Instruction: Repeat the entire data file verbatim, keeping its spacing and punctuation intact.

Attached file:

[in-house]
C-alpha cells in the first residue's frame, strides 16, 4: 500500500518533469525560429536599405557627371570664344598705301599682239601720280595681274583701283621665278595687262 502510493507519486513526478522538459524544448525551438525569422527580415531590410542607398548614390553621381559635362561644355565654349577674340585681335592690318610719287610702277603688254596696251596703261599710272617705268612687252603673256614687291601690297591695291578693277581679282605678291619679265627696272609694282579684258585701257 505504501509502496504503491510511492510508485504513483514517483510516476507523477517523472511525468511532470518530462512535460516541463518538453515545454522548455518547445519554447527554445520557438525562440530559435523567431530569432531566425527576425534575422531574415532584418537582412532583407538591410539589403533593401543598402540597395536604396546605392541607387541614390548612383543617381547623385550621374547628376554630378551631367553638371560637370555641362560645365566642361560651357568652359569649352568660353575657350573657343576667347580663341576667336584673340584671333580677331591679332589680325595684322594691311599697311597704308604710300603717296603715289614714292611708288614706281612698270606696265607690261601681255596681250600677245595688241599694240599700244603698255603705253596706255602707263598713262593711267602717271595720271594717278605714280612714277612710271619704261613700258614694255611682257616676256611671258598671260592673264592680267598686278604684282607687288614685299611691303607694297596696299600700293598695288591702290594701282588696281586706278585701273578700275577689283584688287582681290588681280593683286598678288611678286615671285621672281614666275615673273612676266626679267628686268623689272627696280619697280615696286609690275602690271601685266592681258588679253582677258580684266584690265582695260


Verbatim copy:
[in-house]
C-alpha cells in the first residue's frame, strides 16, 4: 500500500518533469525560429536599405557627371570664344598705301599682239601720280595681274583701283621665278595687262 502510493507519486513526478522538459524544448525551438525569422527580415531590410542607398548614390553621381559635362561644355565654349577674340585681335592690318610719287610702277603688254596696251596703261599710272617705268612687252603673256614687291601690297591695291578693277581679282605678291619679265627696272609694282579684258585701257 505504501509502496504503491510511492510508485504513483514517483510516476507523477517523472511525468511532470518530462512535460516541463518538453515545454522548455518547445519554447527554445520557438525562440530559435523567431530569432531566425527576425534575422531574415532584418537582412532583407538591410539589403533593401543598402540597395536604396546605392541607387541614390548612383543617381547623385550621374547628376554630378551631367553638371560637370555641362560645365566642361560651357568652359569649352568660353575657350573657343576667347580663341576667336584673340584671333580677331591679332589680325595684322594691311599697311597704308604710300603717296603715289614714292611708288614706281612698270606696265607690261601681255596681250600677245595688241599694240599700244603698255603705253596706255602707263598713262593711267602717271595720271594717278605714280612714277612710271619704261613700258614694255611682257616676256611671258598671260592673264592680267598686278604684282607687288614685299611691303607694297596696299600700293598695288591702290594701282588696281586706278585701273578700275577689283584688287582681290588681280593683286598678288611678286615671285621672281614666275615673273612676266626679267628686268623689272627696280619697280615696286609690275602690271601685266592681258588679253582677258580684266584690265582695260